As it has already been stated, if a lender does find out about the transfer, it may at its option, call the loan due and payable and if the borrower is unable to pay the loan, then the lender always has the option of initiating foreclosure proceedings.
So, when considering a seller-financed purchase or sale, such as those utilizing a wraparound mortgage, the question to ask is whether or not both parties are willing to enter into a transaction subject to a mortgage containing a “due on sale” clause and risk getting caught. This is often a ‘risk versus reward’ situation that normally makes sense to do. More often than not, the seller has been denied short-sale options, he or she is unable to sale the property to a buyer that can obtain traditional financing, and the mortgage is in arrears and facing possible foreclosure if the sale does not occur soon so that payments are caught up and the loan brought current. So what’s the risk for the seller? Usually nothing. More often than not he or she is already facing foreclosure and the wraparound mortgage is the only means to prevent that from happening. If the loan does get called due, then the situation isn’t really any worse for the seller than it was before the sale. On the flip side, the buyer may have had past credit-related issues, he or she may not have enough money for a 10% or 20% down payment, or the buyer may not otherwise qualify for a traditional mortgage loan due to employment, income, or other issues. Without this seller-financing option, the possibility of home-ownership for the new buyer is slim to none. The gamble is usually pretty safe for both parties.
With regards to wrap mortgages, the due-on-sale clause is an obvious issue of concern for any property owner that wishes to transfer (sell) the property and have the new buyer take over the existing loan rather than paying it off as part of the sale as in a normal transaction involving third-party financing. The downside is that, as already stated, if the lender finds out about the transfer and then decides to call the loan due and the balance is not paid off, the lender could of course choose to foreclose on the property – which means that the seller now has a foreclosure on his or her record and the new buyer is also subsequently evicted in the process, which also means the entire loss of all down payments and other monies paid. This could, of course, lead to other frivolous litigation between the parties. However, the likelihood of this actually happening is pretty low and it really depends on how the real estate market is doing at the time. The reality is that as long as the buyer continues to make the loan payments when they are due, it is unlikely that the lender will actually call the loan due and payable. Given the extremely low interest rates that are expected to exist for the next few years and the current backlog of non-performing assets that banks already have on their books, calling a current and performing loan due isn’t very likely at all.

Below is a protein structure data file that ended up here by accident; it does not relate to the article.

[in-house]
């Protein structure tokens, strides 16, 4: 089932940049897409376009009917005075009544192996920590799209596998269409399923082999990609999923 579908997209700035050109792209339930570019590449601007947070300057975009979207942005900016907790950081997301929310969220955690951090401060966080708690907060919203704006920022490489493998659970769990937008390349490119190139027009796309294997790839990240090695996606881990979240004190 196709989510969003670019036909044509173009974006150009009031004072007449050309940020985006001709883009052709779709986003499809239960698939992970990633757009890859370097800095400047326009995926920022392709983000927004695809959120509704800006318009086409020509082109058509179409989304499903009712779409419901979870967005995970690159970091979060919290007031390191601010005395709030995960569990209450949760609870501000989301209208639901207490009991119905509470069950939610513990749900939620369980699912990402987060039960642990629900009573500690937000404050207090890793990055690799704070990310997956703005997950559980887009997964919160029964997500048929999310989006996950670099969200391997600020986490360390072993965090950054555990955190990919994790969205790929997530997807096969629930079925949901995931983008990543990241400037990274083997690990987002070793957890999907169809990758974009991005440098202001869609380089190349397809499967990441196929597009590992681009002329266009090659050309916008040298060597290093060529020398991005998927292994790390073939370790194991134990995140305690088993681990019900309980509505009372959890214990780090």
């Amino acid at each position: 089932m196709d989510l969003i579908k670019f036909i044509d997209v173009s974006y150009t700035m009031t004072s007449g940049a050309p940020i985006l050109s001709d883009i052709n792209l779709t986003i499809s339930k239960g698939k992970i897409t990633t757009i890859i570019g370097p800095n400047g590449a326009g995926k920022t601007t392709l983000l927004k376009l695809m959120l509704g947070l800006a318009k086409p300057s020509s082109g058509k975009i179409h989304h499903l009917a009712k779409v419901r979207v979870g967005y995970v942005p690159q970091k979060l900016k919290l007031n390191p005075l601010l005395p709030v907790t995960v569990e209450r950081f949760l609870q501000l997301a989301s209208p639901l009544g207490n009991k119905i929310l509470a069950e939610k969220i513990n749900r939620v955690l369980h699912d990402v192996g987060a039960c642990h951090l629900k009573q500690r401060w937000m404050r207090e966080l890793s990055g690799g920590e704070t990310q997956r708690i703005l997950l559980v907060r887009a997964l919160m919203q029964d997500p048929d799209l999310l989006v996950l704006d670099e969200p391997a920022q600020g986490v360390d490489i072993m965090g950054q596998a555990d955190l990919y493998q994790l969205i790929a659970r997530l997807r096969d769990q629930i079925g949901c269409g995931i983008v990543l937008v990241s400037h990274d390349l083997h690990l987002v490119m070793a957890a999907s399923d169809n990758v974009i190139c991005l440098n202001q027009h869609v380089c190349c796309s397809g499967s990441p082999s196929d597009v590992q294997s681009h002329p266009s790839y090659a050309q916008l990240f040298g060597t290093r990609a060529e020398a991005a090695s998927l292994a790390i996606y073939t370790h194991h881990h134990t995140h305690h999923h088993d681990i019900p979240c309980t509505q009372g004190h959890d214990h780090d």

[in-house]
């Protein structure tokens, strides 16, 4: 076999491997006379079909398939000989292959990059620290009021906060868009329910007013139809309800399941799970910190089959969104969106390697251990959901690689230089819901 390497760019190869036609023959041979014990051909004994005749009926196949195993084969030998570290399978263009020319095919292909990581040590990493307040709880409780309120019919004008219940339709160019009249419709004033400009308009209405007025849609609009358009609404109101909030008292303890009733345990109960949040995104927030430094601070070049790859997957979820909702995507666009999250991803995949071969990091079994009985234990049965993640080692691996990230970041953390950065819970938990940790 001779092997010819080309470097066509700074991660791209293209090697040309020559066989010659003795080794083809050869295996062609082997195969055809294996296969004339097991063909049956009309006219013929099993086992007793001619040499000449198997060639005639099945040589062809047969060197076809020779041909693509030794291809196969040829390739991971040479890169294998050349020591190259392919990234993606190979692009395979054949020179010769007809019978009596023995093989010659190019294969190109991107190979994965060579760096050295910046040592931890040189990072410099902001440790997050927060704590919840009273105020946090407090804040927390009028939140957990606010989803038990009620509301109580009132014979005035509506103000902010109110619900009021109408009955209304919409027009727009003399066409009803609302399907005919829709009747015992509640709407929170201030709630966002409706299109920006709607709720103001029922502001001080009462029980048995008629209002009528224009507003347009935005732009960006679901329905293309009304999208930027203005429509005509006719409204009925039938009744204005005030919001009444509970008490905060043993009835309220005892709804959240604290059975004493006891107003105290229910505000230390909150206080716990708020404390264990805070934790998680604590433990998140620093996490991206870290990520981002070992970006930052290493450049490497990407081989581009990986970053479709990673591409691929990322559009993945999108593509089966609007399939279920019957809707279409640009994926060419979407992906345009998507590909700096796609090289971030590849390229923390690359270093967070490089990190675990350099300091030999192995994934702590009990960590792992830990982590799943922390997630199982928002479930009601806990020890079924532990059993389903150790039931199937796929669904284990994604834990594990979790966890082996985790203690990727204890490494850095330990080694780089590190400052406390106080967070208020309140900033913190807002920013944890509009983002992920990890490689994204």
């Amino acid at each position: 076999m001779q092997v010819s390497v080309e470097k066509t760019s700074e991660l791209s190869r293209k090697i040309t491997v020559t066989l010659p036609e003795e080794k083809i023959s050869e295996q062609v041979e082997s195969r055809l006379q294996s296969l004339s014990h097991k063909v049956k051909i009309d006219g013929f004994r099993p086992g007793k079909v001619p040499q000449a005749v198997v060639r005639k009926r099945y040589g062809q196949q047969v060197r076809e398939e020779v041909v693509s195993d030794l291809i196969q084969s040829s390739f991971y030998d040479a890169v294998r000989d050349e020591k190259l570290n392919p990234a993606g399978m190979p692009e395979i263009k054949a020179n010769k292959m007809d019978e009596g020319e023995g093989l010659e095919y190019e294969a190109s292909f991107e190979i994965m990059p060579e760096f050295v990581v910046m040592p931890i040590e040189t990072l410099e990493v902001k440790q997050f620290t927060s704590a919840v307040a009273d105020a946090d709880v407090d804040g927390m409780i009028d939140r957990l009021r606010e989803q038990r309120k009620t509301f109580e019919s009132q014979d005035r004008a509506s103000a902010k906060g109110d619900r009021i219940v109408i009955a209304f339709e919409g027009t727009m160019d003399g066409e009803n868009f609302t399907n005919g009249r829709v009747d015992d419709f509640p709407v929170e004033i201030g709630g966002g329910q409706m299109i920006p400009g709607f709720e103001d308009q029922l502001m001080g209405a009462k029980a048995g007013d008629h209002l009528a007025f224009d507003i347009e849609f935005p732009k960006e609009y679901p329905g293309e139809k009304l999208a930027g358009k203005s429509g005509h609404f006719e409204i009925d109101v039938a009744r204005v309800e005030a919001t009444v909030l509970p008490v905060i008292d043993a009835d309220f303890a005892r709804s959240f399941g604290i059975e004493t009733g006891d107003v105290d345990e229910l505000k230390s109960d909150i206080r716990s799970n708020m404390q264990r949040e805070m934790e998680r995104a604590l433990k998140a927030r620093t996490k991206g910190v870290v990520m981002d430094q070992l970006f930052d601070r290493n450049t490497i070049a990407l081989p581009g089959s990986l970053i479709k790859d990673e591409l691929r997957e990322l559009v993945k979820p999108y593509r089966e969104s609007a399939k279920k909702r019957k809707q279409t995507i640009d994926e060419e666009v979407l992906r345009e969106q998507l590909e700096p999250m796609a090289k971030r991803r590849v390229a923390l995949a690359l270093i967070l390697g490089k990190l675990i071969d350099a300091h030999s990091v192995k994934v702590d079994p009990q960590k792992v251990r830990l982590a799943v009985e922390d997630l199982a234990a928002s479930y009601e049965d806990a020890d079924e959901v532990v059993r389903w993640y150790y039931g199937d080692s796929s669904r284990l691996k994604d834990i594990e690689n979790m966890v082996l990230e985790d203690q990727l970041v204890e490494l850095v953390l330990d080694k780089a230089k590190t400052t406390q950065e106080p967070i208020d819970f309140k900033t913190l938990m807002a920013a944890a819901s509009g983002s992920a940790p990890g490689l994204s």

However, in the past things were different. In the late 1970s and 1980s interest rates were very high, sometimes up to 16% or more, so banks were very keen to enforce these clauses in order to foreclose on properties with lower rates of interest so that they could turn around and resell these homes or lend out the money at a much higher rate. However, as stated above, with current interest rates likely to remain low for at least a few more years, a record-high number of foreclosures, and a two-year backlog of new foreclosure processing already awaiting processing by many banks, the probability of this clause being enforced is very, very remote.
Also, something that many buyers and sellers don’t realize is that nobody associated with the transaction is under any contractual obligation whatsoever to notify the underlying lender that any transfer has taken place. Not the original borrower, not the Realtor, not the attorney, not the transaction coordinator, not the title company, and not the buyer. There is no inclusion in the mortgage loan requiring notification to the lender at all – and what they don’t know doesn’t hurt them. Generally speaking, so long as payments are caught up and maintained current so that the lender has a performing asset on their books it’s a non-issue.
Furthermore, from a legal standpoint, choosing not to disclose the sale or transfer to the lender is not considered either fraud or an ethical violation by the Realtor although all parties involved in the transaction should obviously be made aware of the existence of an underlying due-on-sale clause. In addition, many state-promulgated real estate contracts, addendums, and other forms contain provisions specifically referencing ‘subject to’ transactions. It is also not an ethical issue for attorneys since there have been several rulings concluding that assisting buyers and sellers to conceal a transfer from the underlying encumbrances is not considered a fraudulent act.